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Labor Details Plans to Increase Employment

March 25, 2009 — Boosting job opportunities for local residents, especially in the midst of an ailing economy, has been the basis for many upcoming initiatives within the Labor Department, officials told senators Wednesday.
On top of the pile is a renewed effort to investigate employee complaints about discrimination, the illegal hiring of workers and wrongful discharge cases, among other things, Labor Commissioner Albert Bryan Jr. said during a Senate Labor and Agriculture Committee hearing. While most of the hearing focused on the regulation of local Economic Development Commission (EDC) beneficiaries, Bryan said later that the complaints come from different areas of the community.
One of the department's workmen's compensation investigators has, over the past year, doubled as a special investigator assigned to look into some of the complaints. About four investigations have been launched since she has been on the job, including a review of Marriott Frenchman's Reef and Morning Star Beach Resort, its hiring practices and how close the hotel has stuck to requirements laid out in its EDC certificate.
The final investigative report by the department's Labor Relations, Planning Research and Monitoring division claims the hotel has failed to register its job vacancies with Labor using the department's fast-fax form, hire the required number of local employees or keep up-to-date records of its employees, among other things. Violations were also laid out, such as the issuance of dummy Social Security numbers, incomplete documents and payments made to local employees from an account outside the territory.
But the report also lays blame on the EDC for not fining the hotel, and the Labor Relations Division for not inspecting Marriott's records for the past eight years.
"It was determined … that these violations were subsequently reported to the Division of Planning, Research and Monitoring, to the EDC, by means of a Department of Labor compliance form," the report says. "It was uncovered that the EDC, after receiving the violations, did not assess fines or sanctions, but granted Frenchman's Reef an extension, to submit the pertinent information to the Department of Labor by November 2008."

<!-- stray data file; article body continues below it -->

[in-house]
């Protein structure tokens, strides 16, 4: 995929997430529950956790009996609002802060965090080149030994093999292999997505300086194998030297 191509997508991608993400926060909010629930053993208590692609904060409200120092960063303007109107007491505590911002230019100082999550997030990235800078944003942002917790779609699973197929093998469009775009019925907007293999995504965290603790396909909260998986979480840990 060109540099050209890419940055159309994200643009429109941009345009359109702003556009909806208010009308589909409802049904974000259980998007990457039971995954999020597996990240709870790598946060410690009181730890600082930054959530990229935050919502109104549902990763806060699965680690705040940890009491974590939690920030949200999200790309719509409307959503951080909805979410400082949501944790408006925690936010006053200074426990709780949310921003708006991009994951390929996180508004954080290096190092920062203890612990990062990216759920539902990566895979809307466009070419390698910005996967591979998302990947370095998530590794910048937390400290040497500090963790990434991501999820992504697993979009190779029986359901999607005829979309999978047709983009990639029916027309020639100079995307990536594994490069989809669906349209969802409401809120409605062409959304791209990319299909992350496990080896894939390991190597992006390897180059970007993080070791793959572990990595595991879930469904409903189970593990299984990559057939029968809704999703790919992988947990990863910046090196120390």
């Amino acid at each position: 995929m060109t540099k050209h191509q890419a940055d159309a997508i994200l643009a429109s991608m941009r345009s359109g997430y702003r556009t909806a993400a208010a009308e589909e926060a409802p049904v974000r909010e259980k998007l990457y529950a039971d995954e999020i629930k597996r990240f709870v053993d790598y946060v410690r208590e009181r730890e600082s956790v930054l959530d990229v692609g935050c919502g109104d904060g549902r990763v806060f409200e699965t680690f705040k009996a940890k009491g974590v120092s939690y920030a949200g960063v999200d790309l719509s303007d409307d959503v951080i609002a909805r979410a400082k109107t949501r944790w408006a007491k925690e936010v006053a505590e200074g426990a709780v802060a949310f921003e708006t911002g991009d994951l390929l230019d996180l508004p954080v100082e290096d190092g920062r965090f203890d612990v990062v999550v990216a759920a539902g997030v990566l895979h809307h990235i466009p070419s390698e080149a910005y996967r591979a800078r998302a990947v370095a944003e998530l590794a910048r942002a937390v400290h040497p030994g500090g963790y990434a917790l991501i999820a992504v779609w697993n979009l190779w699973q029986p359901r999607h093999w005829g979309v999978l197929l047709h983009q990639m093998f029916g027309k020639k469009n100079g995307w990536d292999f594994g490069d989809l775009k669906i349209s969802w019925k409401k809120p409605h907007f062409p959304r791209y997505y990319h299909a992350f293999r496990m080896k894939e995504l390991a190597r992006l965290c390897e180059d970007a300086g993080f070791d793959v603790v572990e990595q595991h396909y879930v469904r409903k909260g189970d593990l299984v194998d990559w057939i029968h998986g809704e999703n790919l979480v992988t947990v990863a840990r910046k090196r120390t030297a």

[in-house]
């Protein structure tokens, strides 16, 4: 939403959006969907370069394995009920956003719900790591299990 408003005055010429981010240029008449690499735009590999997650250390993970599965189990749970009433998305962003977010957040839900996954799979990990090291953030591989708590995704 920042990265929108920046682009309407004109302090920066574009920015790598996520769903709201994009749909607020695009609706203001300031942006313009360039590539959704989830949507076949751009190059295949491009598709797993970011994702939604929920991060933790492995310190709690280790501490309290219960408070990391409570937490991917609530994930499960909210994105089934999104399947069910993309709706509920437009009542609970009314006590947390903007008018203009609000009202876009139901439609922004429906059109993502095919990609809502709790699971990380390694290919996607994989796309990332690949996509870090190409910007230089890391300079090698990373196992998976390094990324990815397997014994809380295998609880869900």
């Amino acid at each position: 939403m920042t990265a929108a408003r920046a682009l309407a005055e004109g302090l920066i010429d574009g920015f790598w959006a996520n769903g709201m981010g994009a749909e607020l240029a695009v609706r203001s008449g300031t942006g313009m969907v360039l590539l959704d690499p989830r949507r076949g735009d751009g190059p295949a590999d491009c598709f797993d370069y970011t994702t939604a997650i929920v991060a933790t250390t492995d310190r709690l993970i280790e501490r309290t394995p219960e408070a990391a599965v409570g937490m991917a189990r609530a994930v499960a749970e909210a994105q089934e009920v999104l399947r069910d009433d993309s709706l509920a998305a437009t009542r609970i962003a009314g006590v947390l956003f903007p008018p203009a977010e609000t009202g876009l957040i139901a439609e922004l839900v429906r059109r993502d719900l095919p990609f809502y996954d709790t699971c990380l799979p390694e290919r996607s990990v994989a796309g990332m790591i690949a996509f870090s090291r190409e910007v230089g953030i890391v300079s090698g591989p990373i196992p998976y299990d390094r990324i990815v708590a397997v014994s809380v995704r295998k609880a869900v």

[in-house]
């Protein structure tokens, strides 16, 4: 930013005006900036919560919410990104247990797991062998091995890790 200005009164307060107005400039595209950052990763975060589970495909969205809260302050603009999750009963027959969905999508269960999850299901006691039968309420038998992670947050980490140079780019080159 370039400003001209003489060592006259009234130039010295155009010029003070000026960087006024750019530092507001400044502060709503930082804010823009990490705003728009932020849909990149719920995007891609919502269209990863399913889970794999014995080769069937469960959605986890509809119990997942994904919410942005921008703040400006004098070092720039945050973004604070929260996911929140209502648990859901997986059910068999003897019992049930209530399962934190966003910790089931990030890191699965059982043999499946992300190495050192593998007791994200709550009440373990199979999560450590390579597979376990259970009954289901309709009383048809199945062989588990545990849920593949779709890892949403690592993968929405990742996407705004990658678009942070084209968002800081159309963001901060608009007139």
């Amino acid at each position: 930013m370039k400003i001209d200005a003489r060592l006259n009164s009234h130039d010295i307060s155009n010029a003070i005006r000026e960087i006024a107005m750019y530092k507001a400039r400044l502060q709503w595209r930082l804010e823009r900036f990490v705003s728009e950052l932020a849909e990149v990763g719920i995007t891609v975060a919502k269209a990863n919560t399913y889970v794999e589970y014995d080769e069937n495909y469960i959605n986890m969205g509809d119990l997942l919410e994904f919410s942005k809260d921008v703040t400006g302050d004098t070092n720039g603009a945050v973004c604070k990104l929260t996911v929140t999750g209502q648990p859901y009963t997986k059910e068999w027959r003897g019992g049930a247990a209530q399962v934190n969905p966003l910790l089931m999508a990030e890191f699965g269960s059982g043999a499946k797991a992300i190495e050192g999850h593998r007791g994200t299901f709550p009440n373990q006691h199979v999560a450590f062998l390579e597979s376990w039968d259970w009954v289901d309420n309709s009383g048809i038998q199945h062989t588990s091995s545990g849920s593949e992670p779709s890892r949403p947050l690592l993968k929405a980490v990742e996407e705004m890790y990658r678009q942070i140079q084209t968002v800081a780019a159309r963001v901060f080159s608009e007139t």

The investigation was launched in August 2008. In a statement dated January 2009, Marriot's attorney said the hotel has complied with the most "fundamental" provisions within the EDC certificate — including meeting the 80-percent residency threshold for local employees — and is concerned with certain "factually inaccurate statements and legally incorrect conclusions" included in the report.
Since the investigation, the hotel has cooperated, complying with many recommendations in the report, Bryan said later. The findings have been turned over to Licensing and Consumer Affairs, and a hearing on the matter is expected in about 90 days, he said.
Meanwhile, the department has made its primary focus boosting local residents with increased job training, Bryan said during the hearing. This includes coordination with Education, career and technical education centers, and the offering of GED prep courses to applicants who don't have a high school degree, as well as the creation of resource centers in both districts.
The number of jobs on the market has recently dropped from triple to double digits. Once up to 250 a week, the number of available jobs per week has dipped to an "abysmal" 67, Bryan said. It's now up to residents to take the initiative and strengthen their skills, he said. Labor has the money to do it, and plans to invest about $3 million over the next year to help beef up the resumes of about 2,000 workers, Bryan said.
Efforts have also been made to connect with the unions and build craft guilds, or pools of specialized workers, that can be used as a resource for outside contractors. Once a contractor comes to the territory it would be able to pick from a pool of certified experts that can work on a particular project, such as pipefitters, boilermakers and welders, Bryan said.
Present during Wednesday's hearing were Sens. Carlton "Ital" Dowe, Shawn-Michael Malone, Terrence "Positive" Nelson, Usie R. Richards, Nereida Rivera-O'Reilly, Sammuel Sanes and Patrick Simeon Sprauve.